Mata Ortiz Lizard Effigy Wedding Vase by Angela Corona

Mata Ortiz Lizard Effigy Wedding Vase by Angela Corona

The Butterfly Lady of Mata Ortiz - Celia Lopez

Butterfly Motif Wedding Vase by Celia Lopez 
The butterfly is a recurrent decorative element for many Mata Ortiz potters, but Celia's excellent intense and dense butterfly images created by both paint and etch technique have earned her the appellation "The Butterfly Lady of Mata Ortiz."

Thursday, May 3, 2012

Acoma Wedding Vase by H Poncho

Acoma Wedding Vase by H Poncho
The pictured wedding vase was produced by pouring slip casting into a mold.  The decoration technique is the same, but it is of much less value than a similar piece created in traditional fashion. Differentiating may be difficult, but looking at price is a good start.   If the wedding vase was made by hand coiling from locally harvested clay and fired outdoors, it would sell for 4 to 10 fold more. This one has a retail value of only $39.

Wednesday, May 2, 2012

Precision Pottery Painting by L Vallo

Acoma Pueblo Horned Toad Motif Greenware Vase by L Vallo, circa 2012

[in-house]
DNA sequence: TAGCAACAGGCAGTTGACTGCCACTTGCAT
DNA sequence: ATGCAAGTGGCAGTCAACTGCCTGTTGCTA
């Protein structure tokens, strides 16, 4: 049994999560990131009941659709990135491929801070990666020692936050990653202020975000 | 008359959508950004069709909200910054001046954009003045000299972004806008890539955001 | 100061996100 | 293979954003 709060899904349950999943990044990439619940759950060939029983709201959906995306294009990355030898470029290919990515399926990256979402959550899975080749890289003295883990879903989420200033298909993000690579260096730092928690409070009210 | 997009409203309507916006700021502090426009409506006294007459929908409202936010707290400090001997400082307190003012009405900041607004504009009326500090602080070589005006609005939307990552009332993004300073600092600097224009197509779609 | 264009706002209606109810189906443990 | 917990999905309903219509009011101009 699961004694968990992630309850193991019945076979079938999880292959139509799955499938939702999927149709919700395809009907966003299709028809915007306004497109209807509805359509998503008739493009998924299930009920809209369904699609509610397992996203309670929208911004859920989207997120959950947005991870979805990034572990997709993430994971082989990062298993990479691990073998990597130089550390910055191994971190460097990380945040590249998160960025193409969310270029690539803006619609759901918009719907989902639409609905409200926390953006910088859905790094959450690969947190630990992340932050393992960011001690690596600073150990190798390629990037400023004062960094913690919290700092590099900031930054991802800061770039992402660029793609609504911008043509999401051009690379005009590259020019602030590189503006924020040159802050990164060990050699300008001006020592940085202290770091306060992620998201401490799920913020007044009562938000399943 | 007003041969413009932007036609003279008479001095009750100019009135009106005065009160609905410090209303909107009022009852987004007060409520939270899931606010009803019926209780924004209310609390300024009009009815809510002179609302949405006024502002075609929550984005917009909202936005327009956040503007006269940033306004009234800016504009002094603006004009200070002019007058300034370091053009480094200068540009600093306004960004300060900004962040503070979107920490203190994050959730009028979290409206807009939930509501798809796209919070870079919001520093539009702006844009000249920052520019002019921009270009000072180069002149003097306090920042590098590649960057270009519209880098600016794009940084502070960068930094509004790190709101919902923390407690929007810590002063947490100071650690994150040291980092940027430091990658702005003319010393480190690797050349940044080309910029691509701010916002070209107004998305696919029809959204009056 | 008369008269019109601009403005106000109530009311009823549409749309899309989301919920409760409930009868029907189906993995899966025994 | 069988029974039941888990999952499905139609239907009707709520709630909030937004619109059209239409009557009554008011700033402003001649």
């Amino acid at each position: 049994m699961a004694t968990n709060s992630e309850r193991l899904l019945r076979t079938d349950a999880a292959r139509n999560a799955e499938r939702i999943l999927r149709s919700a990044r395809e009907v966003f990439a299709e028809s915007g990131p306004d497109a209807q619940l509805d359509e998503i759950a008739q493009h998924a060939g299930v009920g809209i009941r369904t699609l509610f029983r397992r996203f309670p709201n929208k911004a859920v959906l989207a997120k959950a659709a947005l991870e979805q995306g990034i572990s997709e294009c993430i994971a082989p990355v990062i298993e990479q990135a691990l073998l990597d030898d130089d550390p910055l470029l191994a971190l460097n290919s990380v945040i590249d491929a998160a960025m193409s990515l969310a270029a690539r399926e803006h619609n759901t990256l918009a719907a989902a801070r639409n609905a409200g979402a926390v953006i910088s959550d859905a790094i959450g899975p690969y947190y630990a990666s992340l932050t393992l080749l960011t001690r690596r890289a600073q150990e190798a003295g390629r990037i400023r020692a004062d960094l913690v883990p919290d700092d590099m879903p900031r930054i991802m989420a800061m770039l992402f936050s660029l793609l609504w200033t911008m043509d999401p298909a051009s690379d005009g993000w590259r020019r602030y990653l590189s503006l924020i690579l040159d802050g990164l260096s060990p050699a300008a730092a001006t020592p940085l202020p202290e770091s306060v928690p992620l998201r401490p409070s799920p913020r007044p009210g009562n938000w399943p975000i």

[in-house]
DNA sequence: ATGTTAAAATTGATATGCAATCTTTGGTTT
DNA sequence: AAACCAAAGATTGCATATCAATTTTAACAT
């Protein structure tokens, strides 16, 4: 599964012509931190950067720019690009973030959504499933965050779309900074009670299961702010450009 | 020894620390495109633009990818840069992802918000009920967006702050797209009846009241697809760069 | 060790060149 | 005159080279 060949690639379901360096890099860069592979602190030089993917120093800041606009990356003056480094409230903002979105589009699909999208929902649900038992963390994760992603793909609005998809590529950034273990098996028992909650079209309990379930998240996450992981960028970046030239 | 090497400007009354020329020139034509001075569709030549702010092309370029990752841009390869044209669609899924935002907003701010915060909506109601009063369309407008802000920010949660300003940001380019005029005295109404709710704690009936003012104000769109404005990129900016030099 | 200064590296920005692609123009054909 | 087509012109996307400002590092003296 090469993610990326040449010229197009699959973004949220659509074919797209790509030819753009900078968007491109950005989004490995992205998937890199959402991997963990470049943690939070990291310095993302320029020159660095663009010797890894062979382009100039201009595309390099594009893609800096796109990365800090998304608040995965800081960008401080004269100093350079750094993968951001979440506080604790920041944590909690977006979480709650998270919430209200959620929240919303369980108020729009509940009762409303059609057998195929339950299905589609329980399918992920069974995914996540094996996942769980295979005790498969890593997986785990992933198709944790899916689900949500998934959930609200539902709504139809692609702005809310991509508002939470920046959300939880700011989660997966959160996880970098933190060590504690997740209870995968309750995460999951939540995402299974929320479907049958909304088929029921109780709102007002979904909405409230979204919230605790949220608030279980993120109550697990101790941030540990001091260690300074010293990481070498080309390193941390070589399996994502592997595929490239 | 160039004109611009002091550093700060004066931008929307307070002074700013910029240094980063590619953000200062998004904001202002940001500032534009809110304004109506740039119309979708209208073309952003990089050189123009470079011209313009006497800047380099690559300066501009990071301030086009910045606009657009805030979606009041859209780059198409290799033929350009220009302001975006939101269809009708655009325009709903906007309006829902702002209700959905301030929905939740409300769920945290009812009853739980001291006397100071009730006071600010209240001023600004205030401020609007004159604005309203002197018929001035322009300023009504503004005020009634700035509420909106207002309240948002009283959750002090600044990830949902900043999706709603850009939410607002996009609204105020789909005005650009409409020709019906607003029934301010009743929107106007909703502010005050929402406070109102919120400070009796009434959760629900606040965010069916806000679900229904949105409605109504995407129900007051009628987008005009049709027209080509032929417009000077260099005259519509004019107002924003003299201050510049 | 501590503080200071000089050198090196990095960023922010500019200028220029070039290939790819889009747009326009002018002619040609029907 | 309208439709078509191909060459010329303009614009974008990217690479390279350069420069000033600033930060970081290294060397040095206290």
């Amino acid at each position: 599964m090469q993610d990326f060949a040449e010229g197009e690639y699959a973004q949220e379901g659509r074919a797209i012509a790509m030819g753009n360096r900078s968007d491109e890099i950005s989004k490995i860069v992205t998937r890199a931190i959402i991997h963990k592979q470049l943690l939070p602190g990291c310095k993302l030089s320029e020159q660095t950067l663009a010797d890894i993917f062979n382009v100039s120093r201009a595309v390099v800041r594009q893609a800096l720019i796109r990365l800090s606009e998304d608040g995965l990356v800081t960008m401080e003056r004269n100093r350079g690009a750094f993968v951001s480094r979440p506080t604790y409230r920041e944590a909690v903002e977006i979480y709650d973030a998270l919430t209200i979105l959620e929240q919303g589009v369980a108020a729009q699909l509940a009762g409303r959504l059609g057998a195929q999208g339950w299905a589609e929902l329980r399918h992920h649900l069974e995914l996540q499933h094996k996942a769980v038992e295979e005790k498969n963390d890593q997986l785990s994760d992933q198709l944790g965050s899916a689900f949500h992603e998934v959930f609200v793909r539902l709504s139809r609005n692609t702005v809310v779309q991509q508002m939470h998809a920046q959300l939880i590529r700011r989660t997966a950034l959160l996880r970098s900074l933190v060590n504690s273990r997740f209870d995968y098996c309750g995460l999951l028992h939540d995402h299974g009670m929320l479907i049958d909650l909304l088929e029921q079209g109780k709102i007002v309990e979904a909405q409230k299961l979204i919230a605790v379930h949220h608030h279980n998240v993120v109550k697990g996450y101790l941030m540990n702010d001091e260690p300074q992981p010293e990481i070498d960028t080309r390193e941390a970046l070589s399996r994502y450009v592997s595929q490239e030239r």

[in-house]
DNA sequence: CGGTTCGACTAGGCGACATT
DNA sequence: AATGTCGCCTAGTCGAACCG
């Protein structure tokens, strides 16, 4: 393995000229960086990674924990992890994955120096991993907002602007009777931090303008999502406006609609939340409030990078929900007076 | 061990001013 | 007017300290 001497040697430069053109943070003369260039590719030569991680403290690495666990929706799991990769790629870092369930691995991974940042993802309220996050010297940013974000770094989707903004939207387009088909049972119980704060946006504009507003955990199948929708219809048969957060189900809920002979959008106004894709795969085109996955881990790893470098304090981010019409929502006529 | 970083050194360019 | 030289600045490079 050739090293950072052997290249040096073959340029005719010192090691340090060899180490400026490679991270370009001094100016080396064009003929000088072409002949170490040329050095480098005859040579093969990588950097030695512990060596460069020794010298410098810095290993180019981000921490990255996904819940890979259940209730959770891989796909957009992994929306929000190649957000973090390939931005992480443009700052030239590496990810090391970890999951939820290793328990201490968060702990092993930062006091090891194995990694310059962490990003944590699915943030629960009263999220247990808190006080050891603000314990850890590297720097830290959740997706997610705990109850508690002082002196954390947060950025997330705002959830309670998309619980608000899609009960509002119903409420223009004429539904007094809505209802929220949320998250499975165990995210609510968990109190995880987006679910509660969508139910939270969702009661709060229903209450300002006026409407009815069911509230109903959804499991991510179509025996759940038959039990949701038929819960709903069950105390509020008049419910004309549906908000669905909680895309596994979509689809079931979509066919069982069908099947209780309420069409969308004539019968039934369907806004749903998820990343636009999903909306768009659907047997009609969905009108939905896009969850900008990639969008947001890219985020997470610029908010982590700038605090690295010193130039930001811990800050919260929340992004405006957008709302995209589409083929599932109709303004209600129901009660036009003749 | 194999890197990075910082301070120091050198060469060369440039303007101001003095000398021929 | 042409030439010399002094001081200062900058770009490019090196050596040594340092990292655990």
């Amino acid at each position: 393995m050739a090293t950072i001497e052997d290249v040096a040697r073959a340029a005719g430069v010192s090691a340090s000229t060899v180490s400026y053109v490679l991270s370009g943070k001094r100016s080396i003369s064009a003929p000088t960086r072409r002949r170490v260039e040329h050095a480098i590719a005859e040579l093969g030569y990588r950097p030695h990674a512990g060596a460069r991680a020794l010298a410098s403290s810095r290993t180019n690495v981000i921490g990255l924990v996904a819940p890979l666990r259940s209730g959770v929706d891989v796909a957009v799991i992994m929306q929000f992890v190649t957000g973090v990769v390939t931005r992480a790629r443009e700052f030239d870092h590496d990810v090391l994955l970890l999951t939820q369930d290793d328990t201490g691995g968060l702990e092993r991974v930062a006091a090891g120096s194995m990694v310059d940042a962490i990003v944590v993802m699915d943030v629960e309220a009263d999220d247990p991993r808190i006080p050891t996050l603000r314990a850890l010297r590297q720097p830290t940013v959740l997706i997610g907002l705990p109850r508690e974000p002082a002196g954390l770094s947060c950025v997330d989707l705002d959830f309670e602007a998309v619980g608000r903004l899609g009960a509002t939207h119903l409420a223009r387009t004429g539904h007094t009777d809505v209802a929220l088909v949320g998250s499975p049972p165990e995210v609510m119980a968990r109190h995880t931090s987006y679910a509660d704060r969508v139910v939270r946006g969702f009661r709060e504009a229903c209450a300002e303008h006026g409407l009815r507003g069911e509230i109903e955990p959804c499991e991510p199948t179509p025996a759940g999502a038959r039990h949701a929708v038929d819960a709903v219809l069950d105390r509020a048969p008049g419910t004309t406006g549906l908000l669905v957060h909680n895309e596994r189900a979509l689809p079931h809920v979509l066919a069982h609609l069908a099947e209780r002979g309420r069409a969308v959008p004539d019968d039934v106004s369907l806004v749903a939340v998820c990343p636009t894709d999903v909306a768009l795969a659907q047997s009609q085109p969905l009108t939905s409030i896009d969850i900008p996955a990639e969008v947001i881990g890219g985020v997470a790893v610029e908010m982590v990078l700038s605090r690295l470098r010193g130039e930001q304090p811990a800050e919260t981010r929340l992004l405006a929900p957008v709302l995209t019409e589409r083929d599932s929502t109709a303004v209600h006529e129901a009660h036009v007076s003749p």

The horned lizard triplets on this vase appear very nearly identical, subtle differences are found only on very close inspection.   I choose this piece to illustrate an example of the meticulous paint work that defines the art work by many Southwestern Native American artisans. This high level of precision painting is common on many Acoma Pueblo works.   One might expect that such attention would be reserved for decorating traditional hand coiled pots priced in the three to four digit range; however, this pot measuring approximately 5 x 5.5 inches is made from a mold and poured liquid casting material.  The retail value is a mere $50.